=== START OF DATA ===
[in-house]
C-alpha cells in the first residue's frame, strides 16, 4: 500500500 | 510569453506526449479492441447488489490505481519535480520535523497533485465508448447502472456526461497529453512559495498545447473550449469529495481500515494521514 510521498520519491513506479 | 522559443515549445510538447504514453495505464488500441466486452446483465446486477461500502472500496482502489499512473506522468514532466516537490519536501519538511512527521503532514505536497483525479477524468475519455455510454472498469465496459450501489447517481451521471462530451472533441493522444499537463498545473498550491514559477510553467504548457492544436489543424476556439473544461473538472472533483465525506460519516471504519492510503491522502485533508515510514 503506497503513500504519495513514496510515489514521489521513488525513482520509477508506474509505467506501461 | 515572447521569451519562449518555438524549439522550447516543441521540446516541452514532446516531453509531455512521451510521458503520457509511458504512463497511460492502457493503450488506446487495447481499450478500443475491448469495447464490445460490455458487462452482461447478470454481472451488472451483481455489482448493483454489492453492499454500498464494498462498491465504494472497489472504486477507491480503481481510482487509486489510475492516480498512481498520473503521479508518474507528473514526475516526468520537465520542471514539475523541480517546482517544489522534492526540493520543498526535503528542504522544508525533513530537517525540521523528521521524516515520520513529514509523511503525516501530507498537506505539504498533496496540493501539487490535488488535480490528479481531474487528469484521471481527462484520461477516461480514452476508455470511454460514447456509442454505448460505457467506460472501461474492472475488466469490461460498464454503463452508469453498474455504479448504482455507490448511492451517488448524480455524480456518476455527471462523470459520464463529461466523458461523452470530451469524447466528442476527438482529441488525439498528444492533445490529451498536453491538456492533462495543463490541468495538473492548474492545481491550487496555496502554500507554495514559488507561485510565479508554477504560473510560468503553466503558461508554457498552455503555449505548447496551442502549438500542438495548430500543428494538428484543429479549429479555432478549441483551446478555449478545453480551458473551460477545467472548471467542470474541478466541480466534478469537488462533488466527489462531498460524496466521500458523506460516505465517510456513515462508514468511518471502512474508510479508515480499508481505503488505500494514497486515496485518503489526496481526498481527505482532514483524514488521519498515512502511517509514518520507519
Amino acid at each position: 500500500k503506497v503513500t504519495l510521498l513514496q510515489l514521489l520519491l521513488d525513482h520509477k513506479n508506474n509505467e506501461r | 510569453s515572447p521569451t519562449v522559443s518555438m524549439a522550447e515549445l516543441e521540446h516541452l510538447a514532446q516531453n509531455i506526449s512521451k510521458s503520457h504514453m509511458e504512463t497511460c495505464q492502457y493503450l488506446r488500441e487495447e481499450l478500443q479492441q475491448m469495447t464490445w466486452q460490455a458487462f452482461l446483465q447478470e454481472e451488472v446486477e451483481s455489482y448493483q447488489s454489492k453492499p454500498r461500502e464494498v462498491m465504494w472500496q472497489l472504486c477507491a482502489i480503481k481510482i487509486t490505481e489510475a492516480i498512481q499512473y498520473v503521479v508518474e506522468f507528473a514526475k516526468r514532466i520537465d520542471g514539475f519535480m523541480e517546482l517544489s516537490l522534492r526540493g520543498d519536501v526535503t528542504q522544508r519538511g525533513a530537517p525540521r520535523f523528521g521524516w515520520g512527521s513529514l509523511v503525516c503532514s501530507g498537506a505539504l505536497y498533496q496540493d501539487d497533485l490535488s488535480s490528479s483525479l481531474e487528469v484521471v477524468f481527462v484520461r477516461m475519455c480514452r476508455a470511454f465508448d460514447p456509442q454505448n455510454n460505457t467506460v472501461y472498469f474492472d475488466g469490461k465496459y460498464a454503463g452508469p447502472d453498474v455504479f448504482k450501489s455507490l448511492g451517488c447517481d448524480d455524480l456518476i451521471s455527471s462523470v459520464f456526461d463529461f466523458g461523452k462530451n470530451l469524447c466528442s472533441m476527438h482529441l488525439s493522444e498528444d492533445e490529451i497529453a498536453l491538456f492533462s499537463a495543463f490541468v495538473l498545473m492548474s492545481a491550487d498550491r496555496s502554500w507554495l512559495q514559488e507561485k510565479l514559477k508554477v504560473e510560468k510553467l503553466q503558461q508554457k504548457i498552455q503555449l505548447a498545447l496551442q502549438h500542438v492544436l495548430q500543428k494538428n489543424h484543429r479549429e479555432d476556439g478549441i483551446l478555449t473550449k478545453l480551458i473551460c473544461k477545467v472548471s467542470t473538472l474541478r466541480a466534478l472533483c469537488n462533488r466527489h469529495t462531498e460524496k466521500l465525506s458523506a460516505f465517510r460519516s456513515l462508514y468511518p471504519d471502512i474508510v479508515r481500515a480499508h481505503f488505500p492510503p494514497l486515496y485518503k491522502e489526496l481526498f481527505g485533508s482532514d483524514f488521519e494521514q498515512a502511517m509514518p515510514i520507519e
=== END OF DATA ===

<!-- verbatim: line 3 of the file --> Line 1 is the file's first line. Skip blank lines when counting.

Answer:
Amino acid at each position: 500500500k503506497v503513500t504519495l510521498l513514496q510515489l514521489l520519491l521513488d525513482h520509477k513506479n508506474n509505467e506501461r | 510569453s515572447p521569451t519562449v522559443s518555438m524549439a522550447e515549445l516543441e521540446h516541452l510538447a514532446q516531453n509531455i506526449s512521451k510521458s503520457h504514453m509511458e504512463t497511460c495505464q492502457y493503450l488506446r488500441e487495447e481499450l478500443q479492441q475491448m469495447t464490445w466486452q460490455a458487462f452482461l446483465q447478470e454481472e451488472v446486477e451483481s455489482y448493483q447488489s454489492k453492499p454500498r461500502e464494498v462498491m465504494w472500496q472497489l472504486c477507491a482502489i480503481k481510482i487509486t490505481e489510475a492516480i498512481q499512473y498520473v503521479v508518474e506522468f507528473a514526475k516526468r514532466i520537465d520542471g514539475f519535480m523541480e517546482l517544489s516537490l522534492r526540493g520543498d519536501v526535503t528542504q522544508r519538511g525533513a530537517p525540521r520535523f523528521g521524516w515520520g512527521s513529514l509523511v503525516c503532514s501530507g498537506a505539504l505536497y498533496q496540493d501539487d497533485l490535488s488535480s490528479s483525479l481531474e487528469v484521471v477524468f481527462v484520461r477516461m475519455c480514452r476508455a470511454f465508448d460514447p456509442q454505448n455510454n460505457t467506460v472501461y472498469f474492472d475488466g469490461k465496459y460498464a454503463g452508469p447502472d453498474v455504479f448504482k450501489s455507490l448511492g451517488c447517481d448524480d455524480l456518476i451521471s455527471s462523470v459520464f456526461d463529461f466523458g461523452k462530451n470530451l469524447c466528442s472533441m476527438h482529441l488525439s493522444e498528444d492533445e490529451i497529453a498536453l491538456f492533462s499537463a495543463f490541468v495538473l498545473m492548474s492545481a491550487d498550491r496555496s502554500w507554495l512559495q514559488e507561485k510565479l514559477k508554477v504560473e510560468k510553467l503553466q503558461q508554457k504548457i498552455q503555449l505548447a498545447l496551442q502549438h500542438v492544436l495548430q500543428k494538428n489543424h484543429r479549429e479555432d476556439g478549441i483551446l478555449t473550449k478545453l480551458i473551460c473544461k477545467v472548471s467542470t473538472l474541478r466541480a466534478l472533483c469537488n462533488r466527489h469529495t462531498e460524496k466521500l465525506s458523506a460516505f465517510r460519516s456513515l462508514y468511518p471504519d471502512i474508510v479508515r481500515a480499508h481505503f488505500p492510503p494514497l486515496y485518503k491522502e489526496l481526498f481527505g485533508s482532514d483524514f488521519e494521514q498515512a502511517m509514518p515510514i520507519e